Issue #8723 has been updated by alexeymuranov (Alexey Muranov). Nurettin, what would be a benefit to introducing this exception to a simple rule? You propose to make the truth value undefined where it is well defined. Can you cite some mathematical theory or natural language where it is undefined? Do you agree at least that you initial proposal with assigning false to [].all?{...} was unreasonable? Trying to make sense of your alternative point of view in a natural language, suppose it is false that ALL of your children are redhead. Would it be true then that NOT ALL of them are redhead? If i follow your logic, this should mean that you have both redhead and non-redhead children. What if you have no children? In my opinion, your confusion arrises from the fact that in natural languages you would not say a phrase like this, because it is simpler and more informative to say that you have no children. If someone asks you if all your children are readhead and you have none, you will answer "yes" if you are a mathematician, and probably "i have not children/none of your business" otherwise. ---------------------------------------- Feature #8723: Array.any? predicate returns true for empty array. https://bugs.ruby-lang.org/issues/8723#change-40842 Author: nurettin (Nurettin Onur TUGCU) Status: Rejected Priority: Normal Assignee: Category: Target version: Are all your children redheaded? Would this be true if you have no children? I have no children, therefore none of my children are redheaded. Therefore [].any?{ true } == true makes no sense. Expected behavior: [].any?{ true } == false because the array is empty.

on 2013-08-03 10:02

On 2013/08/03 15:40, nurettin (Nurettin Onur TUGCU) wrote: > > Issue #8723 has been updated by nurettin (Nurettin Onur TUGCU). > > > I find I need to address all the questions > However I find the result needs not be defined. Also, defining "all?" or "any?" makes no sense for empty set since they will never execute. You say: > Also, defining "all?" or "any?" makes no sense for empty set since they will never execute. So should be write code like unless enum.empty? enum.all { |x| predicate(x) } end Think about this in a bigger context. Assume we are applying .any or .all not to a simple array, but to an array of arrays. We would e.g. write arrays.all { |a| a.all { |x| predicate(x) } } If we use what we currently have in Ruby, this just works, even if there are some empty lists in the 'arrays' array. With your proposal, we'd have to write a lot of special code. > ============ > > Of course I understand that there are other languages which do this the same, I also understand that it would break existing code, and I know that docs are clear, and of course I can write my own, but is it really correct behavior to treat undefinedness as truth? In my opinion, no. It would be incorrect behavior to treat undefinedness as truth, but the results of these operations are not undefined. They have a clear underlying mathematical background. People familiar with this area know what the results are, and they expect them to work the way they do. Anything else would be highly confusing for everybody except maybe beginners. I suggest you read some introductory book in this area (discrete math). An alternative is to read a book on Haskell, especially one that discusses code transformations/equivalences and proofs. Regards, Martin.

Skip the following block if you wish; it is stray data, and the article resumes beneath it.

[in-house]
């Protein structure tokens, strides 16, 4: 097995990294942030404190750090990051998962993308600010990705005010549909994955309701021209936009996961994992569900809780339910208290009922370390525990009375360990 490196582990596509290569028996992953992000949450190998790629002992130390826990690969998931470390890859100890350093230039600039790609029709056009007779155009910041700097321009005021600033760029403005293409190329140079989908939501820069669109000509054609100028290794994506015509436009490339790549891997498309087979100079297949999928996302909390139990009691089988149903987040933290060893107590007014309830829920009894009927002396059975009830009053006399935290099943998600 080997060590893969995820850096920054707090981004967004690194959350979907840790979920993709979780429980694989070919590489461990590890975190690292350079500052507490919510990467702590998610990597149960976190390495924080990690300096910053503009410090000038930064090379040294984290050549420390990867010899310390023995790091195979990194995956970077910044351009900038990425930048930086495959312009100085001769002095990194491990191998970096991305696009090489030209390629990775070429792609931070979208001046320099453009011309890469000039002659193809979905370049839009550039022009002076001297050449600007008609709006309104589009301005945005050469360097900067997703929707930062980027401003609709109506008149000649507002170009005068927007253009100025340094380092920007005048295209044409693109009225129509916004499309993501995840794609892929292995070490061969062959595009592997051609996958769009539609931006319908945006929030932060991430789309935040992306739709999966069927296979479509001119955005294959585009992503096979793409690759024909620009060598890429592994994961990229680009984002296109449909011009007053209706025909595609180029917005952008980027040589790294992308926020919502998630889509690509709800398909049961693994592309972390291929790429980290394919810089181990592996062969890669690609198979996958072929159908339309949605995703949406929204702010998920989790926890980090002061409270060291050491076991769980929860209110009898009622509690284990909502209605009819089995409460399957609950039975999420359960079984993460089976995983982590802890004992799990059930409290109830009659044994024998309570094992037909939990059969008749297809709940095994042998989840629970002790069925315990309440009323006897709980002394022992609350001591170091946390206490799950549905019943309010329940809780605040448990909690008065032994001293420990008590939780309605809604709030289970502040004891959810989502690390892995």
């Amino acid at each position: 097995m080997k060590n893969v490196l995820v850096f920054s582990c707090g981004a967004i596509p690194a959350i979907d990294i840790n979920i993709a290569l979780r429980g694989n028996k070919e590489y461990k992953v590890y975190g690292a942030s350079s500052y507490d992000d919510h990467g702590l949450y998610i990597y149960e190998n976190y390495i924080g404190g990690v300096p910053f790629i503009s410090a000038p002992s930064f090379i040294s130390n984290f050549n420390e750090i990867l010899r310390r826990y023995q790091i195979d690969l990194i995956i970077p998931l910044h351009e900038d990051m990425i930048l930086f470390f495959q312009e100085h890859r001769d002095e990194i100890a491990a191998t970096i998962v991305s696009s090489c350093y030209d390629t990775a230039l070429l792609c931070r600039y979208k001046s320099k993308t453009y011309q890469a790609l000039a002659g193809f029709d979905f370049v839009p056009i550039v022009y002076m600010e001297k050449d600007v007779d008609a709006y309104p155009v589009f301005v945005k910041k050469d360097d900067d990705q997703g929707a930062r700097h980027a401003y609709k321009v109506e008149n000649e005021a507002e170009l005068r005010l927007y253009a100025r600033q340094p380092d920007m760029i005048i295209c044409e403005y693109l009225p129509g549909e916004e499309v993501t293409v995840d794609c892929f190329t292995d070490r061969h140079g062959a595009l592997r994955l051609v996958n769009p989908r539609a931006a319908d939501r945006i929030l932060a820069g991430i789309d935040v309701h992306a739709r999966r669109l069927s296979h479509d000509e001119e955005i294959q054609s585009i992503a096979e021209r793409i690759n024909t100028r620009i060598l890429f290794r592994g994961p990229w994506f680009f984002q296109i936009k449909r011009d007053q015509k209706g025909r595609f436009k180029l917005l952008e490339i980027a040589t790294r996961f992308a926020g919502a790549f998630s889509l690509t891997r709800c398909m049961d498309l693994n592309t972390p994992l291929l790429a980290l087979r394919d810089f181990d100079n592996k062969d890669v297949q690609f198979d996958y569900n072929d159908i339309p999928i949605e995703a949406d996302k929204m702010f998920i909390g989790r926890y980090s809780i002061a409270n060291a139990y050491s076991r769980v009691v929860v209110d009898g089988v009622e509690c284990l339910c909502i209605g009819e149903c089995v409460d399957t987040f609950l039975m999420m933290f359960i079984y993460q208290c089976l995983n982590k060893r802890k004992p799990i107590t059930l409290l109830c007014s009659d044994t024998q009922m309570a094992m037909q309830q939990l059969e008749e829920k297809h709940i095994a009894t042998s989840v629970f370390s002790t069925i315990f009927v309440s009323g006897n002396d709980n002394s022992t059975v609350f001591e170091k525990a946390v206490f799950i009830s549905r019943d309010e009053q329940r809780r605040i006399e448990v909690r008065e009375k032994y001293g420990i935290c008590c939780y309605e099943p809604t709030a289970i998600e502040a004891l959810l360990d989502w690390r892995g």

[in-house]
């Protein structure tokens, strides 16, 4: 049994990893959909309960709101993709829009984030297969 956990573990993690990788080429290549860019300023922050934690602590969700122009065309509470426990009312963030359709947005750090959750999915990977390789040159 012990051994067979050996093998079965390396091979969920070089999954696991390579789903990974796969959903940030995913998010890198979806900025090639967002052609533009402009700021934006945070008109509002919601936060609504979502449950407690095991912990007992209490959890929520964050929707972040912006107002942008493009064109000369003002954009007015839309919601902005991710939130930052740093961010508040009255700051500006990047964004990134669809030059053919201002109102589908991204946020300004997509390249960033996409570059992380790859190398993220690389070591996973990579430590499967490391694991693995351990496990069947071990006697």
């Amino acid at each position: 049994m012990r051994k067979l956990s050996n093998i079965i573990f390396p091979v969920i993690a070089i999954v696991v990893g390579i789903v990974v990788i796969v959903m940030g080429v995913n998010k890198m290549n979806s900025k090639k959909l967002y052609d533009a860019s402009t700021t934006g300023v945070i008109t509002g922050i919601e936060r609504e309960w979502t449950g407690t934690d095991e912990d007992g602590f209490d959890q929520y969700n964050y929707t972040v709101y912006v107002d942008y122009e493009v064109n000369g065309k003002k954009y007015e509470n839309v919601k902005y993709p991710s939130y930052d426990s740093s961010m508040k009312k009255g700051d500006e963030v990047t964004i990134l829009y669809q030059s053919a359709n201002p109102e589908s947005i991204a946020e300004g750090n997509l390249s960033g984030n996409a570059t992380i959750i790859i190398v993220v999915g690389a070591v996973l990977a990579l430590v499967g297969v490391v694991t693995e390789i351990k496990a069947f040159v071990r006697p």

on 2013-08-03 10:24

Some more explanation reading on the subject - and reasons for this: http://en.m.wikipedia.org/wiki/Universal_quantification http://en.m.wikipedia.org/wiki/Vacuous_truth It's a basic classic logic definition.

on 2013-08-03 12:59

Issue #8723 has been updated by nurettin (Nurettin Onur TUGCU). ========= "Do you agree at least that you initial proposal with assigning false to [].all?{...} was unreasonable?" --alexeymuranov Well yes, I wanted it to return any false'y value, actually. Including nil. Sorry for not making it clear. ========= "They are true because a material conditional is defined to be true when the antecedent is false (or the conclusion is true)." -- http://en.m.wikipedia.org/wiki/Vacuous_truth OK I agree that the behavior is well-defined in mathematics now. Thanks for the effort everyone. My confusion arose from the fact that where the mathematical notation for all? would be: "for all x element of an sequence S where predicate Q is true, the result of all? is true" ∀x(x ∈ S -> Q) There were no x where predicate Q was true. However I see now that Vacuous Truth principle defines that case as well. So this makes "... but the results of these operations are not undefined." -- Martin Completely correct. I have no more issue with any? or all? ---------------------------------------- Feature #8723: Array.any? predicate returns true for empty array. https://bugs.ruby-lang.org/issues/8723#change-40848 Author: nurettin (Nurettin Onur TUGCU) Status: Rejected Priority: Normal Assignee: Category: Target version: Are all your children redheaded? Would this be true if you have no children? I have no children, therefore none of my children are redheaded. Therefore [].any?{ true } == true makes no sense. Expected behavior: [].any?{ true } == false because the array is empty.